One of the difficult things about the language of the Gospels is that Jesus often talked with the Father as if He was someone other than Himself. Can our experience shed any light on this? Yes. Very often, we humans talk to ourselves as if we are talking to someone other than ourselves. We might even say, “Solomon, don’t do that, you know you shouldn’t!” That’s like the Lord saying, “Not as I will, but as You will.” (Matt 26:39) Jesus’ Divine Soul (The Father) was His conscience. And as He was glorified - like when we are regenerated - His will and understanding became conjoined. And at that point He didn’t have to be governed by His conscience as if it was someone other than Himself. His conscience was Himself. “I and My Father are one.” (John 10:30) He no longer had to talk to Himself. He was truly Himself. But without understanding the nature of the Lord’s glorification, the idea that Jesus ‘talked to himself’ or that He ‘talked with God’ could indicate to people that He wasn’t really God, since He was behaving more like we do at times. So the only alternative left for people was to believe in three Persons of God. And this leads into the next point.
If the Trinity of Persons is a bad idea, then why did the Lord let it happen?
The answer can be found when we look at what the Council of Nicaea was reacting against. A man named Arius was trying to encourage a doctrine that denied the Divinity of Jesus Christ.
“From this it is manifest that it was of Divine permission that Christians in the beginning should receive the doctrine concerning three Persons, provided they also accompanied it with the belief that the Lord is the infinite God, the Almighty, and Jehovah. For if they had not received this, the Church would have perished, since the Church is a Church from the Lord, and since from Him, and from no other, is the eternal life of all.” (Lord 55:4)
So the doctrine of three persons was better than not acknowledging the divinity of Jesus at all, which is what the Arians wanted to do. It allowed for simple Christians to still believe in God.
“Those who believe these things in simplicity according to the doctrine and do not confirm themselves in the idea of three Gods, but who consider the three as One, are after death instructed by the Lord through angels that He is that One, and that Trine.”
But according to the doctrine of the New Church, the Trinity of three Persons is still not an accurate description of God. In the next section we will look at what a true interpretation of the Trinity is according to New Church doctrine.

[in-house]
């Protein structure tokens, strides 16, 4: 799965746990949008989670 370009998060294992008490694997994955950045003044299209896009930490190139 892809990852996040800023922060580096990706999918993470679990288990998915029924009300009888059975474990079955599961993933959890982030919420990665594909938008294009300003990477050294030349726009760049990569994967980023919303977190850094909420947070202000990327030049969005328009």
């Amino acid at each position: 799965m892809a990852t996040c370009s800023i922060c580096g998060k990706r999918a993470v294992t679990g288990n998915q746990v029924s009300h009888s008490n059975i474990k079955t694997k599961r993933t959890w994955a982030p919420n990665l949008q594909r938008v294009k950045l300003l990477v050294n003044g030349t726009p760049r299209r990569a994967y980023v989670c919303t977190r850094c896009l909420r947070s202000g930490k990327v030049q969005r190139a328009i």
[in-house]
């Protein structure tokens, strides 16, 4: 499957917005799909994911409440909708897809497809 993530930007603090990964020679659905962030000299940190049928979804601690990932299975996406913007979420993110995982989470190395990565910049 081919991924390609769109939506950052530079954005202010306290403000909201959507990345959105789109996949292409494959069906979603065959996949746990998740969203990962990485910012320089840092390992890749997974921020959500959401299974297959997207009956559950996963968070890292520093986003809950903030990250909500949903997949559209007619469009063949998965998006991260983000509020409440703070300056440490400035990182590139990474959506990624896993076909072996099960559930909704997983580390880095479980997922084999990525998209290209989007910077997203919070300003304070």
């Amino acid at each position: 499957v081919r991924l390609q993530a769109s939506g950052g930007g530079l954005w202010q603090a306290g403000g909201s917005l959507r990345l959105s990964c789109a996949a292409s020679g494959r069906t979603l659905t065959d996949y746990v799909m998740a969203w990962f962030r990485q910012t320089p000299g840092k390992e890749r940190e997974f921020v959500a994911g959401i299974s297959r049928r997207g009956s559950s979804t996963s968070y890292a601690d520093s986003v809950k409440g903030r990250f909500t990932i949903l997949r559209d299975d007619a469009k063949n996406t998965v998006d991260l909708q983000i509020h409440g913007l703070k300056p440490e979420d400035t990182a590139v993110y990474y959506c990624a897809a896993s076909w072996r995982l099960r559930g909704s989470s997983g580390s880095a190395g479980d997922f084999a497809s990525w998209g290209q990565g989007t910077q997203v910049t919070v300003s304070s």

Why the doctrine of a Trinity in the One Person of God does work.
Willard D. Pendleton, in his book, ‘Education for Use,’ gets to the heart of the problem with this question:
“How there can be three Infinites and three Uncreates is a mystery, and by definition a mystery is that which cannot be explained. From this and from many other mysteries implicit within the letter [of the Bible], it seems evident that if these two Testaments are indeed the Word of God, they must contain a yet deeper meaning within the text.” (Pendleton, p. 17)
So we need to ask ourselves, ‘What does it mean for something to be true? When we say that ‘a light bulb went off in our heads’ is that a true statement? Well yes, and no. It’s true because it’s an analogy for having an idea. However, an actual lightbulb couldn’t go on in somebody’s actual head without killing them. Is it a lie to make a statement like that? No, but it’s also not factually true. This is like the truth of the Trinity of God. Though the literal sense of the Bible seems to indicate that there are three Persons in God, it’s not literally true. It’s simply illustrating a deeper truth, which is that there are three aspects of the one Person of God.
Swedenborg even indicates that the Athanasian Creed could be reworded, or better understood if the idea of ‘Person’ is not thought of literally. (see Lord 58, TCR 188:5)
In the New Church, the writings of Emanuel Swedenborg are considered to be authoritative in the sense that they give the correct interpretation of the Old and New Testaments. So given that that is true, what is the correct interpretation of the doctrine of the Trinity?
There are many attributes or qualities of the Lord God Jesus Christ that are represented in the Word by the ‘Father,’ ‘Son,’ and ‘Holy Spirit.‘ The Father represents God as the Creator, the Son represents God as the Savior and Redeemer of mankind, and the Holy Spirit represents God as the Divine Activity in our lives. (see TCR 163) And yet the key difference being that these are not different Persons, but different jobs or roles of One God.